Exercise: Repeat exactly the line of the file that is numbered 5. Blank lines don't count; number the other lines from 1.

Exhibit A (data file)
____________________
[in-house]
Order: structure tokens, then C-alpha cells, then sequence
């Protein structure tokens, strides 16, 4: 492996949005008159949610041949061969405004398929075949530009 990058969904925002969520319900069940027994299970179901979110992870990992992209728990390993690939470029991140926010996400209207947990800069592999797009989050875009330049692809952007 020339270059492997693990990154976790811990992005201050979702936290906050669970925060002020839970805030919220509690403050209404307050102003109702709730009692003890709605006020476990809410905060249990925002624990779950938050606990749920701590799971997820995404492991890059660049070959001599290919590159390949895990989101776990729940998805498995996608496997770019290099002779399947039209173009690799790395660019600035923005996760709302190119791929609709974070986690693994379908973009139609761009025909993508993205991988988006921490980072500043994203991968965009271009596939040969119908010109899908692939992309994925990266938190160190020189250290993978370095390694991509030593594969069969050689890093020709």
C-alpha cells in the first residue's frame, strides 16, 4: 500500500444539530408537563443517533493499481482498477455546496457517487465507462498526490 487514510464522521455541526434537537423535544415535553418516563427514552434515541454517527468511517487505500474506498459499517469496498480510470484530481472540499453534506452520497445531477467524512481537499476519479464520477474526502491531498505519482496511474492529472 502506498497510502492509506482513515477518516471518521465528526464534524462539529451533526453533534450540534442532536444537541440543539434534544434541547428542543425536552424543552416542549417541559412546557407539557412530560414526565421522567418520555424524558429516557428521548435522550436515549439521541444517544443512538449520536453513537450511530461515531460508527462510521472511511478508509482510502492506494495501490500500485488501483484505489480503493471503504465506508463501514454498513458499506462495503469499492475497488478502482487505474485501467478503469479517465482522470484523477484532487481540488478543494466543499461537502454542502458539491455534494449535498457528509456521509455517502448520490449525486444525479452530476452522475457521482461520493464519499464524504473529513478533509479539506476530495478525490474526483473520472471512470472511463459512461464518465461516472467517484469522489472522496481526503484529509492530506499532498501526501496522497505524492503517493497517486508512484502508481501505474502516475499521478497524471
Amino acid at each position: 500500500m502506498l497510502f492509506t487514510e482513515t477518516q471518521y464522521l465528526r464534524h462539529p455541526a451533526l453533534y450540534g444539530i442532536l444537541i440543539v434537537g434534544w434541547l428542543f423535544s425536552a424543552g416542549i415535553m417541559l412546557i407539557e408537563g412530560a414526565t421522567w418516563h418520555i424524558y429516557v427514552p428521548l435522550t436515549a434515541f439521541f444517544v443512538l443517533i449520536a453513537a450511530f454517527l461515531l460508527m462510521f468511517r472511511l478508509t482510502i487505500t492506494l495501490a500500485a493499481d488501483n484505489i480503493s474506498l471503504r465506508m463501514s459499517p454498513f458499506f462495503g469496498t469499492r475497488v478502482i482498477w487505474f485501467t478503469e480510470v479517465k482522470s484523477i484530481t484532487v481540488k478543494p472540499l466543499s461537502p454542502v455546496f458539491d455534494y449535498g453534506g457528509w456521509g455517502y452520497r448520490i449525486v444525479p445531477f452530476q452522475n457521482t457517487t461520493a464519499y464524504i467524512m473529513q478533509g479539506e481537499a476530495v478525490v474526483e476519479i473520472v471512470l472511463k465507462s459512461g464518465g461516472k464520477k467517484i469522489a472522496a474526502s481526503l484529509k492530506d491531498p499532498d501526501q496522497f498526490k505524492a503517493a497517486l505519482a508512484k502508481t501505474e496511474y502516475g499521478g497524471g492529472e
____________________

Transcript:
Amino acid at each position: 500500500m502506498l497510502f492509506t487514510e482513515t477518516q471518521y464522521l465528526r464534524h462539529p455541526a451533526l453533534y450540534g444539530i442532536l444537541i440543539v434537537g434534544w434541547l428542543f423535544s425536552a424543552g416542549i415535553m417541559l412546557i407539557e408537563g412530560a414526565t421522567w418516563h418520555i424524558y429516557v427514552p428521548l435522550t436515549a434515541f439521541f444517544v443512538l443517533i449520536a453513537a450511530f454517527l461515531l460508527m462510521f468511517r472511511l478508509t482510502i487505500t492506494l495501490a500500485a493499481d488501483n484505489i480503493s474506498l471503504r465506508m463501514s459499517p454498513f458499506f462495503g469496498t469499492r475497488v478502482i482498477w487505474f485501467t478503469e480510470v479517465k482522470s484523477i484530481t484532487v481540488k478543494p472540499l466543499s461537502p454542502v455546496f458539491d455534494y449535498g453534506g457528509w456521509g455517502y452520497r448520490i449525486v444525479p445531477f452530476q452522475n457521482t457517487t461520493a464519499y464524504i467524512m473529513q478533509g479539506e481537499a476530495v478525490v474526483e476519479i473520472v471512470l472511463k465507462s459512461g464518465g461516472k464520477k467517484i469522489a472522496a474526502s481526503l484529509k492530506d491531498p499532498d501526501q496522497f498526490k505524492a503517493a497517486l505519482a508512484k502508481t501505474e496511474y502516475g499521478g497524471g492529472e